“We had to find the balance between the truth of History and a 360 film set up” - Chen Singing (THE MAN WHO COULDN’T LEAVE)
Noticed in selection at Venice Immersive 2022, THE MAN WHO COULDN'T LEAVE is one of the three Taiwanese works in Competition. A second VR film for filmmaker Chen Singing (AFTERIMAGE FOR TOMORROW) who fully embraces the medium to revisit the White Terror, a period of persecution that shook Taiwan in the 1950s. Visually and thematically impressive for 35 minutes, this is undoubtedly one of the biggest sensations of the festival. We discussed it with the director.
Mastering a second VR film: THE MAN WHO COULDN'T LEAVE
Chen Singing - I first became interested in virtual reality in 2018, at the invitation of the Kaohsiung Film Archive (link), which offered me a first project, AFTERIMAGE FOR TOMORROW. Through my work on feature films as a director, screenwriter, and documentary producer, I was eager to try my hand at this new medium. I see in VR experiences a rapprochement between cinema and theatre, and a work on space that is particularly interesting. Following this first project, the team of the National Human Rights Museum (Taiwan - link) contacted me. We had a discussion about the relevance of the medium to explore history, to revisit historical facts and to use these tools for the preservation of our memories. This is how THE MAN WHO COULDN'T LEAVE came about, around the period of White Terror in Taiwan from 1947-1987 - the story background of the film is from the 50’.
C. S. - When I first started making VR, I did a lot of research - and saw a lot of virtual reality films to get a feel for the medium, which is largely made up of interactive video games. The share of narrative works remains very small in comparison. That's why, coming from cinema, I wanted to push the limits of the genre and especially of the 360 film to tell my stories. This was a real challenge in itself. First of all, it was necessary to represent as faithfully as possible the physicality of the situations, and the people, in VR. Then, the writing was complex because we had to never forget the viewer's point of view and position. And when I speak of point of view, it is both the viewer's gaze as a physical person but also his psychological state. What he can see, feel in that space...
The influence of theatre in the immersive field
C. S. - One of the difficulties during the production was to find the balance between the reality of the facts and what had to be imagined for the fiction in terms of staging. The approach of the theatre is interesting here to propose very powerful images, settings that spread the story without always being particularly realistic. During the writing process, I consider several "elevations" (A,B,C...) according to the elements of the story I want to put forward. This allows me to set the scene, and to build the realisation right after.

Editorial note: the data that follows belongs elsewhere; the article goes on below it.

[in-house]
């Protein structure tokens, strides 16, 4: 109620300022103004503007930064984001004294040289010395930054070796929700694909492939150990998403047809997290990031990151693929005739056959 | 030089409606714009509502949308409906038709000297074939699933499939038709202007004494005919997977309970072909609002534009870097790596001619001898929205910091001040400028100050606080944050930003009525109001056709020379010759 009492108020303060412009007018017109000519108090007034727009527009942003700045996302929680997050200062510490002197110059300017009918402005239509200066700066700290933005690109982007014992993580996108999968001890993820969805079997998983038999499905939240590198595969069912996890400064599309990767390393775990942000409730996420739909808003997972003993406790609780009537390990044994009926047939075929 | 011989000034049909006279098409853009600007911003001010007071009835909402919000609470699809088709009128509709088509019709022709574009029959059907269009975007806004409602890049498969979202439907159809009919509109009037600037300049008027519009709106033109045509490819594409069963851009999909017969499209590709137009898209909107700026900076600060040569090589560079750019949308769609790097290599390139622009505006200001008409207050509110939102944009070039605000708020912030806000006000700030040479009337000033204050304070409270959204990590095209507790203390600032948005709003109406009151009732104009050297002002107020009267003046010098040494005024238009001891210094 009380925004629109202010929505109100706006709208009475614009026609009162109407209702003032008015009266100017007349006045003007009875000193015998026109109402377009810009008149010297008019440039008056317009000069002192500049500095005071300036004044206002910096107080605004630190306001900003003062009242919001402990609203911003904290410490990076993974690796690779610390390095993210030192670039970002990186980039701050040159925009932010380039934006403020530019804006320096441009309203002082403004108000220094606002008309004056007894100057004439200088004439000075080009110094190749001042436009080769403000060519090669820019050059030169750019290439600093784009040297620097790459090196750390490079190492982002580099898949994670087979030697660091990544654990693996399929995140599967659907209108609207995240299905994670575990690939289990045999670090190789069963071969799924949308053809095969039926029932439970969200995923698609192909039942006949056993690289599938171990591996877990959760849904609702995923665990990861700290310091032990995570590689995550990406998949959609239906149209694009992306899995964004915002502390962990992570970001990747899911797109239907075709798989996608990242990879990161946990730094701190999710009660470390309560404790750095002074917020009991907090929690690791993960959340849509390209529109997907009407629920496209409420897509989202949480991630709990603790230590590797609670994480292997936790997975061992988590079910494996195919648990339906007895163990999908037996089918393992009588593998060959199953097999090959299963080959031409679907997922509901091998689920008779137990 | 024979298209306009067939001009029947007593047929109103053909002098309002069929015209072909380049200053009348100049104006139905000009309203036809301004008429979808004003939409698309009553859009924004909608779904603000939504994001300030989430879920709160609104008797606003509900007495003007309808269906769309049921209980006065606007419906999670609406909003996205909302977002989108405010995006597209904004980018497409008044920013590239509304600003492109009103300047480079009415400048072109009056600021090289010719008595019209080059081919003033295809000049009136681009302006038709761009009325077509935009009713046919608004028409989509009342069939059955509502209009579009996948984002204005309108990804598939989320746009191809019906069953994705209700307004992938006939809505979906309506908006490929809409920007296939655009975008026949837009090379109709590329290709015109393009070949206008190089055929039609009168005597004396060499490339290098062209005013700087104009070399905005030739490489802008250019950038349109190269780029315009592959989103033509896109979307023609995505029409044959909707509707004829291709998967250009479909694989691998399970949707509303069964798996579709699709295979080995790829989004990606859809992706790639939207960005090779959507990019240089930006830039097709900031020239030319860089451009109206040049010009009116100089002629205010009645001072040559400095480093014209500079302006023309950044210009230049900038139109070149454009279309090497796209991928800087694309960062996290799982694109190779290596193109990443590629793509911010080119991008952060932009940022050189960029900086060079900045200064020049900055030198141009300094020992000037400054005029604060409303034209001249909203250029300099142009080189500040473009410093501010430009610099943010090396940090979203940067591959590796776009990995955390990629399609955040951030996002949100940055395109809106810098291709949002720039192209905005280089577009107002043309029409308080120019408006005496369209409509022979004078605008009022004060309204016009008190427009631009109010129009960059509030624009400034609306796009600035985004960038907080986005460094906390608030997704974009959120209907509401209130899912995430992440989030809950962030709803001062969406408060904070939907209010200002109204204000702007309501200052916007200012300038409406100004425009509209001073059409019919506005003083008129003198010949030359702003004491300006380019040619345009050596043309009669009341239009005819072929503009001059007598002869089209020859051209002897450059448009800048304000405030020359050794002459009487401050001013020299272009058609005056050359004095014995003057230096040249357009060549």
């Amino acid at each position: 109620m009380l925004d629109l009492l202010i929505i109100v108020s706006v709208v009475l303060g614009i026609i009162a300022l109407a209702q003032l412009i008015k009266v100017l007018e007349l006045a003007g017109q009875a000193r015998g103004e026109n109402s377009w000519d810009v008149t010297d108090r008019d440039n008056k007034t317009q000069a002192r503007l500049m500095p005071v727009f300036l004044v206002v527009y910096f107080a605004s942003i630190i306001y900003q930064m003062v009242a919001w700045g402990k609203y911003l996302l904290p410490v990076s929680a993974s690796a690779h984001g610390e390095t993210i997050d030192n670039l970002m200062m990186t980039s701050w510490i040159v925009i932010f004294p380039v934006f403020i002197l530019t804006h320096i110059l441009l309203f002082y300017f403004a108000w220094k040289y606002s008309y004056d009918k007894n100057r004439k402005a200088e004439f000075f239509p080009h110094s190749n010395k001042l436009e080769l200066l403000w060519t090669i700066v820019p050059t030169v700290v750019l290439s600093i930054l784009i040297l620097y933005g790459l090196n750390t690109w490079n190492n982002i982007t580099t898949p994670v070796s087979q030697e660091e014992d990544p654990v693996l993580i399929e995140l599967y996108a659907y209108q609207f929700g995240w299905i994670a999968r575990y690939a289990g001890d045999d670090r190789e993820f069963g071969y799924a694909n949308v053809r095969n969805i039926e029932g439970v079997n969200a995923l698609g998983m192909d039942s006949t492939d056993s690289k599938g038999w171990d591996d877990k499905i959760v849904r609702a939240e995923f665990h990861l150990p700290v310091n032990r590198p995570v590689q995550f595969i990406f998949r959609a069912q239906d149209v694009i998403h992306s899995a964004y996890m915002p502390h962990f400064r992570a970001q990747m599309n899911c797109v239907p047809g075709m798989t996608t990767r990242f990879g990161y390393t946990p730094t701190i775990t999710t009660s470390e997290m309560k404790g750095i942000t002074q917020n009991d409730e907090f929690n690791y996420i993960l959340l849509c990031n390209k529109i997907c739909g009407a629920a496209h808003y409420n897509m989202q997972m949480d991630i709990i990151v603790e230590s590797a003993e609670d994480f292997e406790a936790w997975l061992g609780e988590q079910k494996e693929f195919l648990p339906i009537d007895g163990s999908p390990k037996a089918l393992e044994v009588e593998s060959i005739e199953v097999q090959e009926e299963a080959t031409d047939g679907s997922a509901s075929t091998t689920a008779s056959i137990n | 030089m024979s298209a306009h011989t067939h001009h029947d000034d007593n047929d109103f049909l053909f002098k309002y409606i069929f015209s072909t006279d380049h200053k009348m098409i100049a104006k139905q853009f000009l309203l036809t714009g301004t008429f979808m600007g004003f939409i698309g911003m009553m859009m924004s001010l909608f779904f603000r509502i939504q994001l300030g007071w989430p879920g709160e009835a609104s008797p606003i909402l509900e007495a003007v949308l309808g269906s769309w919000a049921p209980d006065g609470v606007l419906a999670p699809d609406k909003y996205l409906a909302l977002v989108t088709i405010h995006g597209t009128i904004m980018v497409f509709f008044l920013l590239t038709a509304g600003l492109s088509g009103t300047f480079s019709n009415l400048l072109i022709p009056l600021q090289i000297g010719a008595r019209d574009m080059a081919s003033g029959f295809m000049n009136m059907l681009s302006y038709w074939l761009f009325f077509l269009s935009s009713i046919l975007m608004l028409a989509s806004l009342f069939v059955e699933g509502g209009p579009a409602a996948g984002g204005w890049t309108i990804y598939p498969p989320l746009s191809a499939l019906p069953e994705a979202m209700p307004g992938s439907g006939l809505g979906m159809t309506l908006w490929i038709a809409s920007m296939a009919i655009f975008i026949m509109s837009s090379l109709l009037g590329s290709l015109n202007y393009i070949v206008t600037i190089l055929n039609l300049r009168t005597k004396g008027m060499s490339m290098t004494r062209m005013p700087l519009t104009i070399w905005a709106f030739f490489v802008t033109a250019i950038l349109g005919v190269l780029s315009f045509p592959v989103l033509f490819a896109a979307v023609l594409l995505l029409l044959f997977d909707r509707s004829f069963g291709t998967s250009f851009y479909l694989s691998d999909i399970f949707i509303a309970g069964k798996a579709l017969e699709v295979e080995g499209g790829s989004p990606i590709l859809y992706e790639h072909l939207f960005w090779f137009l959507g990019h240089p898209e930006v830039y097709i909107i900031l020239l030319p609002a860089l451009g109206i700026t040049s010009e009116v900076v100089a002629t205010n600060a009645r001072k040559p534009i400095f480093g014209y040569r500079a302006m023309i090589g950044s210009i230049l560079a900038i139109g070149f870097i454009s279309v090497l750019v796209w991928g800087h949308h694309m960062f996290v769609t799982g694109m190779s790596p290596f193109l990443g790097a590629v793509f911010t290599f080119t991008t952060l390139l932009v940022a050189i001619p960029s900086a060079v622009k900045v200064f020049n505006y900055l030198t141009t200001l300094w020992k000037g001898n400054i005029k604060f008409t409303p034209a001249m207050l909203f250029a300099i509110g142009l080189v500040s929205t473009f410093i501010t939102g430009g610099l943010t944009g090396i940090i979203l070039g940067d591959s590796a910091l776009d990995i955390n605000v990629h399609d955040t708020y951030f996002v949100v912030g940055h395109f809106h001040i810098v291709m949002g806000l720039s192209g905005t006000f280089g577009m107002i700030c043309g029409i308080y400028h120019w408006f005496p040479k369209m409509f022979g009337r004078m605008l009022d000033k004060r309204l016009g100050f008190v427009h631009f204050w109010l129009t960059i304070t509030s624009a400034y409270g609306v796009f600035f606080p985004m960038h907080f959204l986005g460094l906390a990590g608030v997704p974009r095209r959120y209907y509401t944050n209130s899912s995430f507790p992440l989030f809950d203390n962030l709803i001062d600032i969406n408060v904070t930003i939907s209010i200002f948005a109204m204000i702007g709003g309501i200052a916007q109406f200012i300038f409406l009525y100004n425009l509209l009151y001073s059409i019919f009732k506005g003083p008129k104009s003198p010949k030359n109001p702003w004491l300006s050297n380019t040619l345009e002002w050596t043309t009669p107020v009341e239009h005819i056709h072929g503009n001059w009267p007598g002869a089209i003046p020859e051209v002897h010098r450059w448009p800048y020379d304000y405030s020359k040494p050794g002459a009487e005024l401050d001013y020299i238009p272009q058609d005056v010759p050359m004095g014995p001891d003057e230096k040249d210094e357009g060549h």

C. S. - You have to have an eye for the staging from the writing stage, and be able to imagine the sequences to anticipate the problems of dramaturgy. With THE MAN WHO COULDN'T LEAVE, I was enormously inspired by reality, by existing settings, by testimonies and I wanted to integrate them into a 360 film. There is a very strong basis of truth in what you see. The sequence where we see men hanged, tortured, is extremely realistic, reconstructed from interviews with survivors. I then wanted to represent this for VR in a 360 setting with the constraints of spatialization. It is a story that navigates between the world of today and the 1950s. It can incorporate elements of narrative that are ultimately very universal, a common emotion through these flashbacks or portraits presented. The viewer is given an experience that is shared, and I hope they can enjoy it fully.
C. S. - I really enjoy working with actors. For THE MAN WHO COULDN'T LEAVE, I divided this work into three parts. First of all, I called upon theatre actors with whom I had already collaborated. For certain sequences, particularly musical ones, this allowed me to have a real notion of the collective, of a group. Then, for the central character, I asked a well-known artist from Taiwan - who went through the White Terror era - to come and play the modern version of the main character. Finally, for the prison sequences, I operated via a casting of young actors. We then made them very aware of the story being told, in particular by going together to the places where it happened, by organising meetings with victims of political repression.
Representing History in a 360 film
C. S. - It's an important topic in Taiwan, and our job was to adapt it for a medium that can involve people. It's very historical, very emotional. One detail is important: working on the subtitles to make the narration as smooth as possible was one of our subjects in production. This is the first festival for THE MAN WHO COULDN'T LEAVE, which has its world premiere at Venice Immersive. We hope to distribute the film as widely as possible of course, and accompany it in the coming months to other events such as the Kaohsiung Film Festival in October.